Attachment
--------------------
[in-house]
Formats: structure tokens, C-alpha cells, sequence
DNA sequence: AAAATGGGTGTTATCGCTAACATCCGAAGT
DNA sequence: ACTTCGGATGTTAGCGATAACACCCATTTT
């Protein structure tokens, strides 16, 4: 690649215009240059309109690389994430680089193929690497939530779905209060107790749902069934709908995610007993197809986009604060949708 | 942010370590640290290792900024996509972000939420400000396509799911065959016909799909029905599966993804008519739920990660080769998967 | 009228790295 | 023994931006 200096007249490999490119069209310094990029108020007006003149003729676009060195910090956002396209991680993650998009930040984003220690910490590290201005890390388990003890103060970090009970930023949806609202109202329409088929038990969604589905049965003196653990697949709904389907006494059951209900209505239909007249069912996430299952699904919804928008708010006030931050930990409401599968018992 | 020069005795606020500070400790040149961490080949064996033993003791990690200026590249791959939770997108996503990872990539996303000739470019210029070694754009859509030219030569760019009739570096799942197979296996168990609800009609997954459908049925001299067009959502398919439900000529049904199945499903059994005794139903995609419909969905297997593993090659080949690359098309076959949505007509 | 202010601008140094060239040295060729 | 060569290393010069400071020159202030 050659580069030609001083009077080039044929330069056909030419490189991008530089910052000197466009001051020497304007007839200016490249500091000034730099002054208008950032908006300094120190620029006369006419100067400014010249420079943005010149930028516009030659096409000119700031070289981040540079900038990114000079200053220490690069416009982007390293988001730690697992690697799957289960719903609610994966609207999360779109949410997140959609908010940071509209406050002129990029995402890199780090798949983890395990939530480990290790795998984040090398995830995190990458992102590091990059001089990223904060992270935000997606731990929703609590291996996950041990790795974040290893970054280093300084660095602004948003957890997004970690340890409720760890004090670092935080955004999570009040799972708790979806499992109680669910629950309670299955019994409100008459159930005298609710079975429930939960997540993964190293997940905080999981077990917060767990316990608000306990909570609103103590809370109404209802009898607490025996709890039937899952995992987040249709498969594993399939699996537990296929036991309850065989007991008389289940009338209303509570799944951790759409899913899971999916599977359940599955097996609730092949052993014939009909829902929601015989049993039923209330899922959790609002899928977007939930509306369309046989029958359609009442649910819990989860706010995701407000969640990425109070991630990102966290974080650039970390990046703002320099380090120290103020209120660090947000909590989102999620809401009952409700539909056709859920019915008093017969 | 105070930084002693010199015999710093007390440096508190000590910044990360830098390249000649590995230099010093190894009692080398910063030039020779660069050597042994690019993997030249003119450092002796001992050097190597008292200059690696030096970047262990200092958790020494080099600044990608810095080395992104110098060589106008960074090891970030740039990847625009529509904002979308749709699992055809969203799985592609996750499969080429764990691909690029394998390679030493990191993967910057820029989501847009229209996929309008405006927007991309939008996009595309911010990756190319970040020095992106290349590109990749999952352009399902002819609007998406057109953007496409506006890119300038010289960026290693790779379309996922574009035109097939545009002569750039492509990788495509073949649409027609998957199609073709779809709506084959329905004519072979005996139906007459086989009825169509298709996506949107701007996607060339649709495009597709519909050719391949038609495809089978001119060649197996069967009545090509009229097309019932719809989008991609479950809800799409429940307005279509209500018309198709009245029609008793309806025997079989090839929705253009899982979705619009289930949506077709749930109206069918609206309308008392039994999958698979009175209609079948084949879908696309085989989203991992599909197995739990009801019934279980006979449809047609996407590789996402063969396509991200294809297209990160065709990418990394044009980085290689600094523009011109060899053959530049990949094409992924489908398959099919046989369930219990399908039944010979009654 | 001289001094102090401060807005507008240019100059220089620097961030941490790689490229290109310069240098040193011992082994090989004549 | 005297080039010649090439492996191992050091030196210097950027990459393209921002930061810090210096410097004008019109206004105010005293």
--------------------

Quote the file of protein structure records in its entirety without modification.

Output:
[in-house]
Formats: structure tokens, C-alpha cells, sequence
DNA sequence: AAAATGGGTGTTATCGCTAACATCCGAAGT
DNA sequence: ACTTCGGATGTTAGCGATAACACCCATTTT
């Protein structure tokens, strides 16, 4: 690649215009240059309109690389994430680089193929690497939530779905209060107790749902069934709908995610007993197809986009604060949708 | 942010370590640290290792900024996509972000939420400000396509799911065959016909799909029905599966993804008519739920990660080769998967 | 009228790295 | 023994931006 200096007249490999490119069209310094990029108020007006003149003729676009060195910090956002396209991680993650998009930040984003220690910490590290201005890390388990003890103060970090009970930023949806609202109202329409088929038990969604589905049965003196653990697949709904389907006494059951209900209505239909007249069912996430299952699904919804928008708010006030931050930990409401599968018992 | 020069005795606020500070400790040149961490080949064996033993003791990690200026590249791959939770997108996503990872990539996303000739470019210029070694754009859509030219030569760019009739570096799942197979296996168990609800009609997954459908049925001299067009959502398919439900000529049904199945499903059994005794139903995609419909969905297997593993090659080949690359098309076959949505007509 | 202010601008140094060239040295060729 | 060569290393010069400071020159202030 050659580069030609001083009077080039044929330069056909030419490189991008530089910052000197466009001051020497304007007839200016490249500091000034730099002054208008950032908006300094120190620029006369006419100067400014010249420079943005010149930028516009030659096409000119700031070289981040540079900038990114000079200053220490690069416009982007390293988001730690697992690697799957289960719903609610994966609207999360779109949410997140959609908010940071509209406050002129990029995402890199780090798949983890395990939530480990290790795998984040090398995830995190990458992102590091990059001089990223904060992270935000997606731990929703609590291996996950041990790795974040290893970054280093300084660095602004948003957890997004970690340890409720760890004090670092935080955004999570009040799972708790979806499992109680669910629950309670299955019994409100008459159930005298609710079975429930939960997540993964190293997940905080999981077990917060767990316990608000306990909570609103103590809370109404209802009898607490025996709890039937899952995992987040249709498969594993399939699996537990296929036991309850065989007991008389289940009338209303509570799944951790759409899913899971999916599977359940599955097996609730092949052993014939009909829902929601015989049993039923209330899922959790609002899928977007939930509306369309046989029958359609009442649910819990989860706010995701407000969640990425109070991630990102966290974080650039970390990046703002320099380090120290103020209120660090947000909590989102999620809401009952409700539909056709859920019915008093017969 | 105070930084002693010199015999710093007390440096508190000590910044990360830098390249000649590995230099010093190894009692080398910063030039020779660069050597042994690019993997030249003119450092002796001992050097190597008292200059690696030096970047262990200092958790020494080099600044990608810095080395992104110098060589106008960074090891970030740039990847625009529509904002979308749709699992055809969203799985592609996750499969080429764990691909690029394998390679030493990191993967910057820029989501847009229209996929309008405006927007991309939008996009595309911010990756190319970040020095992106290349590109990749999952352009399902002819609007998406057109953007496409506006890119300038010289960026290693790779379309996922574009035109097939545009002569750039492509990788495509073949649409027609998957199609073709779809709506084959329905004519072979005996139906007459086989009825169509298709996506949107701007996607060339649709495009597709519909050719391949038609495809089978001119060649197996069967009545090509009229097309019932719809989008991609479950809800799409429940307005279509209500018309198709009245029609008793309806025997079989090839929705253009899982979705619009289930949506077709749930109206069918609206309308008392039994999958698979009175209609079948084949879908696309085989989203991992599909197995739990009801019934279980006979449809047609996407590789996402063969396509991200294809297209990160065709990418990394044009980085290689600094523009011109060899053959530049990949094409992924489908398959099919046989369930219990399908039944010979009654 | 001289001094102090401060807005507008240019100059220089620097961030941490790689490229290109310069240098040193011992082994090989004549 | 005297080039010649090439492996191992050091030196210097950027990459393209921002930061810090210096410097004008019109206004105010005293």